A Phase I ESA will identify recognized environmental conditions via site reconnaissance and visual observations; interviews; record, regulatory, map and photograph reviews; and historical usage research. If a lender is seeking liability protection under Superfund, the Phase I ESA report must be prepared no more than six months prior to taking possession of the property.
A defensible Phase I ESA meeting the AAI criteria for liability protection is a critical element of thorough environmental due diligence. Hiring a qualified environmental professional can result in ongoing communication about a property and timely notification of a significant discovery. The cost of a Phase I ESA is typically $2,500 to $3,500, depending on the size and complexity of the property.
Scheduling a Phase I ESA early in the foreclosure process can be decisive in obtaining property access for inspection of a site. The site reconnaissance supplies information about a property that is not available anywhere else, improving the accuracy and completeness of the conclusions and recommendations. Additionally, sufficient time must be allowed for the necessary regulatory and public agency reviews.
Environmental issues besides the hazardous substances and petroleum products addressed by ASTM and AAI rules may be present at a property. Examples include asbestos-containing materials, lead-based paint, moisture intrusion, radon, vapor intrusion and wetlands. While these "business risk" issues are considered outside the scope of the ASTM standard, lenders often find it advantageous to include them in a Phase I ESA.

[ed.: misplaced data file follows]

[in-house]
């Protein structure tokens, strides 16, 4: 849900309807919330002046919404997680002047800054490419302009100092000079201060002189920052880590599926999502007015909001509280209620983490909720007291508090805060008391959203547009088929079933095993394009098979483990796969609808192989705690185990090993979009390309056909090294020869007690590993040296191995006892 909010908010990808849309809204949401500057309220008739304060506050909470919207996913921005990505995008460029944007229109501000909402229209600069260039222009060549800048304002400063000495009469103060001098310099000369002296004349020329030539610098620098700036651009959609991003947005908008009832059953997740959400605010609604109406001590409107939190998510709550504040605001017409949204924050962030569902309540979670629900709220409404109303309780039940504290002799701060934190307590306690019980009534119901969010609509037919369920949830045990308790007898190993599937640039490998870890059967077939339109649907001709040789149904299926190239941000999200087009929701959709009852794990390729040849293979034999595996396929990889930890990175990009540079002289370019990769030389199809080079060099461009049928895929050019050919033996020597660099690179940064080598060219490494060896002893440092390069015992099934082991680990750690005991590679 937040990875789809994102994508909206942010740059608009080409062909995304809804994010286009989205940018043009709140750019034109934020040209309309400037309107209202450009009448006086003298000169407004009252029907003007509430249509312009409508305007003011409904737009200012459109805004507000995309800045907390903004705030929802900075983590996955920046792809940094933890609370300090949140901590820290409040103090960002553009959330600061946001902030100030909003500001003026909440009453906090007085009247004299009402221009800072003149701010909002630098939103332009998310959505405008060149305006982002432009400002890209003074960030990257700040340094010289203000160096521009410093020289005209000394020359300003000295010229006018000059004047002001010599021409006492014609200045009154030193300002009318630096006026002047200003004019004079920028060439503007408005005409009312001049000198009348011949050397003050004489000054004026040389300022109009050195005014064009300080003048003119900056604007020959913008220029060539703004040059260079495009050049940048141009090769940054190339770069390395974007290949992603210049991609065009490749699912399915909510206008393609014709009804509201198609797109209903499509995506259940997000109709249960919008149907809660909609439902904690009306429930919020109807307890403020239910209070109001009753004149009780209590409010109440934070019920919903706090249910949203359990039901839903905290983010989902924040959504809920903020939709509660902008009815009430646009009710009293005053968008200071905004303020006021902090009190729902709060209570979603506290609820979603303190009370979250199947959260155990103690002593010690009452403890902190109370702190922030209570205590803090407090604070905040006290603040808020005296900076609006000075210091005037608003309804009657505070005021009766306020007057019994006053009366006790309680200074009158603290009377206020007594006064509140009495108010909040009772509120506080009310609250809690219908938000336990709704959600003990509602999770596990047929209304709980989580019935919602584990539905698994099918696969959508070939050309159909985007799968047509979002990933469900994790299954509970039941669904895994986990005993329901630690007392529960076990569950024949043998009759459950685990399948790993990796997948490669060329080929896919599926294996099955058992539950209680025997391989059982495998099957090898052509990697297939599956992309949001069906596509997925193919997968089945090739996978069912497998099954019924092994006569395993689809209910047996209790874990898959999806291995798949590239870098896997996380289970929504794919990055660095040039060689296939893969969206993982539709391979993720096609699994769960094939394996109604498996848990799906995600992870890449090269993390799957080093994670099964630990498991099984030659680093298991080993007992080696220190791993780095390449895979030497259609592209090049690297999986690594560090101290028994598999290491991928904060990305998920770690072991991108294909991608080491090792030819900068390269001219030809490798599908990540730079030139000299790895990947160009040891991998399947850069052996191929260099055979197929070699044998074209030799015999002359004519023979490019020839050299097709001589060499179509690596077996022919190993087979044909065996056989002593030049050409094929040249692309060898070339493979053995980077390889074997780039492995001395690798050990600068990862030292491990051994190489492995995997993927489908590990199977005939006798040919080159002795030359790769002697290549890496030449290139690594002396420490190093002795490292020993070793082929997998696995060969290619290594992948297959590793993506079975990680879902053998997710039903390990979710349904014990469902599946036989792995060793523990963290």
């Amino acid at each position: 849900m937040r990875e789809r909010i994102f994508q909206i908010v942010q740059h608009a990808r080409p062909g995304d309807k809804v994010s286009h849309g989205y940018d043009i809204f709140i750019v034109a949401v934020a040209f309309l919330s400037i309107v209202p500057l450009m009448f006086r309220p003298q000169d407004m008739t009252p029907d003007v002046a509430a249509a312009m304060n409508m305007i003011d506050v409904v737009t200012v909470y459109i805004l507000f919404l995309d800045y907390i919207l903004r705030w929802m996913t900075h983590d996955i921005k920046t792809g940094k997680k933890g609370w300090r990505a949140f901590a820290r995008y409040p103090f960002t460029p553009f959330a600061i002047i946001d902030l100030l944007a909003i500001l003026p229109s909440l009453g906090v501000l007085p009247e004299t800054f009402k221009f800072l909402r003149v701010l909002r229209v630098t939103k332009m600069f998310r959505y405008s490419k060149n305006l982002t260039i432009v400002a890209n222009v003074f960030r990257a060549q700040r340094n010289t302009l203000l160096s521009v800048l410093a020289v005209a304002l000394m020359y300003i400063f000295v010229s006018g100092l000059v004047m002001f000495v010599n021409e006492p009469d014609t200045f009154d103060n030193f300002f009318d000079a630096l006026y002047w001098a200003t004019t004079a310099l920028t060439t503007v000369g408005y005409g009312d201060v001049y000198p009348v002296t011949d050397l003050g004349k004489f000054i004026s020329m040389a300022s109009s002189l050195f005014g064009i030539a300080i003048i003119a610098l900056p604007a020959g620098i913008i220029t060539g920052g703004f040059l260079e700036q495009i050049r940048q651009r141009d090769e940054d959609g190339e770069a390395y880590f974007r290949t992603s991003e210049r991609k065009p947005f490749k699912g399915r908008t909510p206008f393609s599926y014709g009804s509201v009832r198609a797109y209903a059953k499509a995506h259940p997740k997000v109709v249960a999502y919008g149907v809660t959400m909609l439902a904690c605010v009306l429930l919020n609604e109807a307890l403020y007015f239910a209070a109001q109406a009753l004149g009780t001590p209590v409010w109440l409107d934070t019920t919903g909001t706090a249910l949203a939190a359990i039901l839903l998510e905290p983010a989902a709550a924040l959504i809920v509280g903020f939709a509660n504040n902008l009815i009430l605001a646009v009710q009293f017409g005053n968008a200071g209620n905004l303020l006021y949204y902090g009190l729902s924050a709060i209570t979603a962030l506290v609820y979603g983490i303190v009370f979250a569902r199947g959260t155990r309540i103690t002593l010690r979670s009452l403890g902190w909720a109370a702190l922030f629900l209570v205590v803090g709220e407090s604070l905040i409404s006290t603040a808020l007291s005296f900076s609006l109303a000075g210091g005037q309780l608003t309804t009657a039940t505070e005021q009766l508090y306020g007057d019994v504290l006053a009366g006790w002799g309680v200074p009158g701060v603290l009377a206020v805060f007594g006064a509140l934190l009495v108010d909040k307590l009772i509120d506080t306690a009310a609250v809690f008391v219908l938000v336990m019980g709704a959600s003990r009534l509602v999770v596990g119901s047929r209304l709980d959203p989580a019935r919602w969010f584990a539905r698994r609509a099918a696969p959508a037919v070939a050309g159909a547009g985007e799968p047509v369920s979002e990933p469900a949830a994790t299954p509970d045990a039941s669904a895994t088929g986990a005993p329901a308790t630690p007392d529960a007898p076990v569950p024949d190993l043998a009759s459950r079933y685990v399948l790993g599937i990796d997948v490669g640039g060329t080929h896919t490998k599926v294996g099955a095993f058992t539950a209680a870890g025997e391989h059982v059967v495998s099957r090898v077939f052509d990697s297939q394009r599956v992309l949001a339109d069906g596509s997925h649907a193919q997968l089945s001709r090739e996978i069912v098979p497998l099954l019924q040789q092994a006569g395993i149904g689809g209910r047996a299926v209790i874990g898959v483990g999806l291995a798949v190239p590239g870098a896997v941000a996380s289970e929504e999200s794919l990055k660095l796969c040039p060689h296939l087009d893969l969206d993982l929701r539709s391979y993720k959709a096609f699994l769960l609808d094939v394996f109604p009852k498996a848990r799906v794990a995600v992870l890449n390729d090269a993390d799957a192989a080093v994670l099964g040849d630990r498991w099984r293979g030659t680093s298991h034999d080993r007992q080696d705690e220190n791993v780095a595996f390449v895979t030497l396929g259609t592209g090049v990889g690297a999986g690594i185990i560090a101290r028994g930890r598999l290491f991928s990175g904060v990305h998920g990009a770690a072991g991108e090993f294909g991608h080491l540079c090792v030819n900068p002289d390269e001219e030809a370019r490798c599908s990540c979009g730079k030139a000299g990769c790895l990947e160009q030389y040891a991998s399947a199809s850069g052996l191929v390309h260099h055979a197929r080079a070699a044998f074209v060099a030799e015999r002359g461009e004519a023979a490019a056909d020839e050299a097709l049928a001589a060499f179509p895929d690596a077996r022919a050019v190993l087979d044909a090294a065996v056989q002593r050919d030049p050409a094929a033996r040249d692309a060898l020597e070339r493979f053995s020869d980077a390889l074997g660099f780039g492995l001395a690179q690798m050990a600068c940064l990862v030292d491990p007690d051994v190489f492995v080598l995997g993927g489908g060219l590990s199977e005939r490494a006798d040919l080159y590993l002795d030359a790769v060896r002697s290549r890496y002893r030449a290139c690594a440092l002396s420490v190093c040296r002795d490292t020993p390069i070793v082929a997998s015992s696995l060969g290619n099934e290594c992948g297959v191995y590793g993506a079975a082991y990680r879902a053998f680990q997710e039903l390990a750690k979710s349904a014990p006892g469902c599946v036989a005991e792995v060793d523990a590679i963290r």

A Phase I ESA can be used as a risk management tool to provide protection from Superfund liability. It also is often used to identify potential environmental risks at a property such as improper storage and handling of hazardous materials, underground storage tanks, historical dry-cleaning operations, and historical automobile service and/or repair facilities. Such historical operations often involved hazardous substances and petroleum products that frequently resulted in contaminated subsurface soil and/or groundwater due to the lack of environmental regulations governing the use of these materials prior to the 1980s.
If a Phase I ESA reveals recognized environmental conditions in connection with a property, conducting a Phase II Environment Site Investigation may be recommended to examine the conditions in greater depth. This may include a regulatory file review, additional interviews, a subsurface investigation, or other site-specific action.
The potential liabilities created by adverse environmental conditions are an important consideration that lenders should examine as part of the foreclosure process. A Phase I ESA performed by a qualified environmental professional is an effective way to manage the environmental risk of the foreclosure process and potential financial burdens.
Tina Huff is an associate regulatory specialist at Farallon Consulting, a registered environmental assessor and an active member of ASTM International Committee E50 on environmental management, risk management and corrective action. Kristin Darnell is a project scientist at Farallon, managing environmental investigations and contaminant remediation.